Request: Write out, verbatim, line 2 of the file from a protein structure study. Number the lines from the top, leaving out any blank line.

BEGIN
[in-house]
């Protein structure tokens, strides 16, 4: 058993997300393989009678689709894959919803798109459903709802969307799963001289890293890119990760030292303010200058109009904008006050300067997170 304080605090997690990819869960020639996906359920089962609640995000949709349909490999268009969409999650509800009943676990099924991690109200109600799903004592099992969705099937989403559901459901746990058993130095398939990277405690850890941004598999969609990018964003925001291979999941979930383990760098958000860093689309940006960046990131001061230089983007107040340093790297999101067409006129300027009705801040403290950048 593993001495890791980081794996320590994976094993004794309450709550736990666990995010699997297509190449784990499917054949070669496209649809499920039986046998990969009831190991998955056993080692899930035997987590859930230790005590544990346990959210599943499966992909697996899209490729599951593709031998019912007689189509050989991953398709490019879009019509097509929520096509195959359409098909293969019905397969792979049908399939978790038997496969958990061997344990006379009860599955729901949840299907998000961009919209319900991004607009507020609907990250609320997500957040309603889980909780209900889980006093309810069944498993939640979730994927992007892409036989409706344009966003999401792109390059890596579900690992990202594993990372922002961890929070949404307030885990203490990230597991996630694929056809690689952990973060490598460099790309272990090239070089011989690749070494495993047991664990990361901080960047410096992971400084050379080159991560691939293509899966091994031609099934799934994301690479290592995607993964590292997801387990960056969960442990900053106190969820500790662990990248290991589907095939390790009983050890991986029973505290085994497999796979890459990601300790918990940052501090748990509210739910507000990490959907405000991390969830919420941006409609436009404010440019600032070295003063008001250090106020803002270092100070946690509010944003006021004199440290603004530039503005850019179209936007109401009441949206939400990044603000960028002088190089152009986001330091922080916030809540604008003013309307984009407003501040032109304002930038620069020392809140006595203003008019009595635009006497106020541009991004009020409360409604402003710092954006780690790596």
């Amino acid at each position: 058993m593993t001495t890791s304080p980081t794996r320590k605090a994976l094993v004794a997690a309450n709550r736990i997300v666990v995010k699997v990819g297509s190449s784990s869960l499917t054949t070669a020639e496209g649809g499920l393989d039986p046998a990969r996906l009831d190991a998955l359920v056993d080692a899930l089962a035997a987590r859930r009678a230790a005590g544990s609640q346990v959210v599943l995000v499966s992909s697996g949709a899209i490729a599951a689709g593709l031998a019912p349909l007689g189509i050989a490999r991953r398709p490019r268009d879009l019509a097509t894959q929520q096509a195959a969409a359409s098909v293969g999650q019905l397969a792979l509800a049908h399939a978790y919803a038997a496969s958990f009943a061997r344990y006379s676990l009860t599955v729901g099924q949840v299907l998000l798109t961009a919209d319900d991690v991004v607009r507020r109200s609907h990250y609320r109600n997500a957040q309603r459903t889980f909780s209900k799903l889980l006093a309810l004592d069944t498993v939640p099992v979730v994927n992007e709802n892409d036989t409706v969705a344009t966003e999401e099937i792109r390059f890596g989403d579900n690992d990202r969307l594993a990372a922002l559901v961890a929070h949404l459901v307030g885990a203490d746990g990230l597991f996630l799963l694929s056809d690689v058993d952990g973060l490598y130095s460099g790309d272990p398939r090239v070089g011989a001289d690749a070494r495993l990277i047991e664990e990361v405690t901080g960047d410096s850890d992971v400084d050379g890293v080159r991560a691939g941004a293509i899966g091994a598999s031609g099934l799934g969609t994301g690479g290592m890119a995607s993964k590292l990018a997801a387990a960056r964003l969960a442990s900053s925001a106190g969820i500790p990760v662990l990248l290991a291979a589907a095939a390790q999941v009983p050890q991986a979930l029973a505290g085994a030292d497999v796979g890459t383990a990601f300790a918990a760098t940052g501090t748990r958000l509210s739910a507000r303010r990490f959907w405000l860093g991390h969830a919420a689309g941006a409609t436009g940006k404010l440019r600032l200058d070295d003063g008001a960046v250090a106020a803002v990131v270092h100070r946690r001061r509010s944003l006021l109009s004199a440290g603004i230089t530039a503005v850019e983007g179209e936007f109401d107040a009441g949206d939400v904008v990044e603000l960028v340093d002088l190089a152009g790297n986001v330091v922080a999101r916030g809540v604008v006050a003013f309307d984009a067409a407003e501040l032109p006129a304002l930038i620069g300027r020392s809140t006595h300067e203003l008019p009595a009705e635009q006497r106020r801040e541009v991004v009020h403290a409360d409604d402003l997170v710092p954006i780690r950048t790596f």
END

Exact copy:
């Protein structure tokens, strides 16, 4: 058993997300393989009678689709894959919803798109459903709802969307799963001289890293890119990760030292303010200058109009904008006050300067997170 304080605090997690990819869960020639996906359920089962609640995000949709349909490999268009969409999650509800009943676990099924991690109200109600799903004592099992969705099937989403559901459901746990058993130095398939990277405690850890941004598999969609990018964003925001291979999941979930383990760098958000860093689309940006960046990131001061230089983007107040340093790297999101067409006129300027009705801040403290950048 593993001495890791980081794996320590994976094993004794309450709550736990666990995010699997297509190449784990499917054949070669496209649809499920039986046998990969009831190991998955056993080692899930035997987590859930230790005590544990346990959210599943499966992909697996899209490729599951593709031998019912007689189509050989991953398709490019879009019509097509929520096509195959359409098909293969019905397969792979049908399939978790038997496969958990061997344990006379009860599955729901949840299907998000961009919209319900991004607009507020609907990250609320997500957040309603889980909780209900889980006093309810069944498993939640979730994927992007892409036989409706344009966003999401792109390059890596579900690992990202594993990372922002961890929070949404307030885990203490990230597991996630694929056809690689952990973060490598460099790309272990090239070089011989690749070494495993047991664990990361901080960047410096992971400084050379080159991560691939293509899966091994031609099934799934994301690479290592995607993964590292997801387990960056969960442990900053106190969820500790662990990248290991589907095939390790009983050890991986029973505290085994497999796979890459990601300790918990940052501090748990509210739910507000990490959907405000991390969830919420941006409609436009404010440019600032070295003063008001250090106020803002270092100070946690509010944003006021004199440290603004530039503005850019179209936007109401009441949206939400990044603000960028002088190089152009986001330091922080916030809540604008003013309307984009407003501040032109304002930038620069020392809140006595203003008019009595635009006497106020541009991004009020409360409604402003710092954006780690790596």